Shannon McNear lives in the LowCountry of South Carolina with her husband, eight children, a dog, a cat, a ferret, a goldfish, and a host of trained roaches. She’s been writing on one thing or another since third grade and is currently at work on two novels, a historical set in 1780’s South Carolina and a fantasy, the story of her heart. She has also served in worship and women’s ministry and as ACFW Southeast Zone Director and president of her local ACFW chapter. Glimpses of her life can be found at http://shenandoahdawn.blogspot.com.
“What kind of story shall I tell you today?” Grandfather Will asked.
I, Will the younger, tucked my feet under my legs Indian-style, scratched my knee, and considered. “The one about the wicked Captain Hook.”
Grandfather snorted. “It wasn’t Hook, youngin’, but Huick. Dutch. Nowadays folk just call him Huck. Christian Huck—or Huick—was his given name.”
Could he not just tell the story? “Yes, yes. The most feared Royalist of the Revolution.”
Grandfather smacked his gums, but I waited, tugging on my ear.
“Fine, then. It was the summer of 1780, and I was but a sprout like yourself.”
“And Huick was the terror of the Carolina backcountry.”
“Aye, a right evil man. Bloody Ban Tarleton had nothing on him.”
“And Huick had said—”
“Huick had said that even if rebels was thick as trees, and if Jesus Christ Himself became a rebel, they couldn’t stand against Huick’s men.”
Huick hadn’t been the only one who spoke so foolishly. Captain Patrick Ferguson, himself a colonial and a Royalist, had died on King’s Mountain after a similar declaration. But I held my tongue and Grandfather went on.
“So naturally, the Presbyterians of the backcountry being God-fearing men, this became a holy cause. From that moment on, all the men of the rebel side—”
“Don’t you mean patriot side, Grandfather?”
“Of course.” He winked. “All the men on the patriot side begged to be let at that wicked Huick. But for weeks, not that old gamecock, Sumter, or even the fox Marion could best him. Until—until the day—”
I leaned up. Finally he was getting to the good part.
“It was July, four years after the Declaration of Independence was signed. And hot? Oh, it was hot here in the backcountry.” Grandfather’s voice grew heavy with memory.
I smiled. Backcountry no longer, we were one of the strongest and wealthiest states of the Union. Our place might not compare to the bigger plantations, but we could afford a handful of slaves to help work it, and buy the sugar and coffee imported to Charleston, in the lowcountry.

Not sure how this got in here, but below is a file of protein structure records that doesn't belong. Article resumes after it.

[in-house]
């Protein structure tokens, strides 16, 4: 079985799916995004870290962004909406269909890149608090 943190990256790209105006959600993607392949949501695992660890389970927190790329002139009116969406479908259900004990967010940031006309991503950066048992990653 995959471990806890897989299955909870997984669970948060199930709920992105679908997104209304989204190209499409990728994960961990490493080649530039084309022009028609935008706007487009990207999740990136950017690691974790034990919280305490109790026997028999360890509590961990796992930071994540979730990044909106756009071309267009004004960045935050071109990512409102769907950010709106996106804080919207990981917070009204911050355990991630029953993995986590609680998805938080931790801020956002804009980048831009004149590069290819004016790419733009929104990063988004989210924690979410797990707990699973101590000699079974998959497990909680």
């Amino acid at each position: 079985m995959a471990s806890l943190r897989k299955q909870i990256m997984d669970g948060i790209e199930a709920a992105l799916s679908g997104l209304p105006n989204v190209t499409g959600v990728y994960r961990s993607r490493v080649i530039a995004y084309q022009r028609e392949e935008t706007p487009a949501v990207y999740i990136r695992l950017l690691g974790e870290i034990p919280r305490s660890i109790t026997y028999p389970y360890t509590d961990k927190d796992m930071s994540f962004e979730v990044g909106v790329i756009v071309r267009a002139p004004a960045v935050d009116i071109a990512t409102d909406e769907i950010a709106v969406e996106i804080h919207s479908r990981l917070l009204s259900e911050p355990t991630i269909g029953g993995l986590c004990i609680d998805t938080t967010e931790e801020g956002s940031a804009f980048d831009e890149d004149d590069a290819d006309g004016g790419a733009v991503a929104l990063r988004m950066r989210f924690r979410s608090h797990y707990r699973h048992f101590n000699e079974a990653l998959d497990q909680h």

“My papa had ridden away to find more men to fight the old boy. So it was just Mama and me, the slaves, and my sisters when the Royalists came to call. Huick strutted into the house, fine as you please, and finding Papa gone, insisted Mama cook dinner for him and his men.”
A chill crossed my skin at the thought.
“Mama sassed him a bit, of course. One of Huick’s rougher men, showing off, I guess, threatened to cut off Mama’s head with a
sickle from the barn. But Captain Adamson from Camden, he was a good man, though a Royalist, made the man stand down, wouldn’t let them touch her.”
“So. Huick ranted and threatened, and at last hauled himself off. When dark came, after sending word to Papa, Mama took my hand and we sneaked to the next plantation over, to warn them too and because, as Mama said, there was more safety in numbers. Weren’t no one home but old man Williamson and his daughters-in-law. What should we find, however, but that Huick had set up camp between us and Williamson’s that night. Stuck fast, we were, but Huick barely set a guard, so sure was he of his position. Mama and I slipped past without a bit of trouble.
“The next morning, several of the womenfolk gathered at Williamson’s to pray. I remember how old Mr. Williamson got down on one knee to beg God for the defeat of this terrible Huick. No sooner did he say ‘Amen’ than the first gunshot came.”
I hugged my knees and rocked back and forth.
“There was a terrible battle outside. Being high summer, the fireplace was cold, so Mama made me sit inside it, while she huddled in front of me, holding my hand. Every time a musket ball hit the walls of the house, Mama would flinch. But I listened, and I watched, and in the middle of the firing, one ball slipped between the chinks of the wall and came rolling across the floor. Before Mama could stop me, I scrambled out of the fireplace and snatched it up. It nearly burned my palm—still hot from the powder, it was—but I held on to it even as Mama grabbed my other hand and dragged me back to safety.”
Grandfather’s voice quieted. “That ball, I figure it could have wound up in any of us, but God and His angels kept it from doing so. In just a few minutes, the battle was over. We heard that Huick had taken two shots to the throat, right off—it was a question of two different rifleman who had the killing shot, so they gave them both credit. But we all knew God had fought for us that day, and Huick was not strong enough to withstand Him.”
Silence hung over us for several moments. “Do you still have the musket ball, then?”
Grandfather cleared his throat. “You know I do, son.” He dug in a pocket and produced the slightly misshapen hunk of lead, then dropped it into my hand. I rolled it from one palm to another, savoring the feel of it, cool and heavy against my skin.
“Now, we weren’t done with the British, by no means. It was another year before they’d leave the backcountry, longer for them to leave South Carolina. But when my Papa came in, found us safe, and heard how this ball rolled across the floor, well, we took heart.”
I looked up. “Was all that really true, Grandfather?”
I’d heard the story so many times I’d begun to view it as little more than folklore—old men’s wistful tales of the past.
Grandfather tapped his cane on the floor and glared at me. “Of course it’s true.”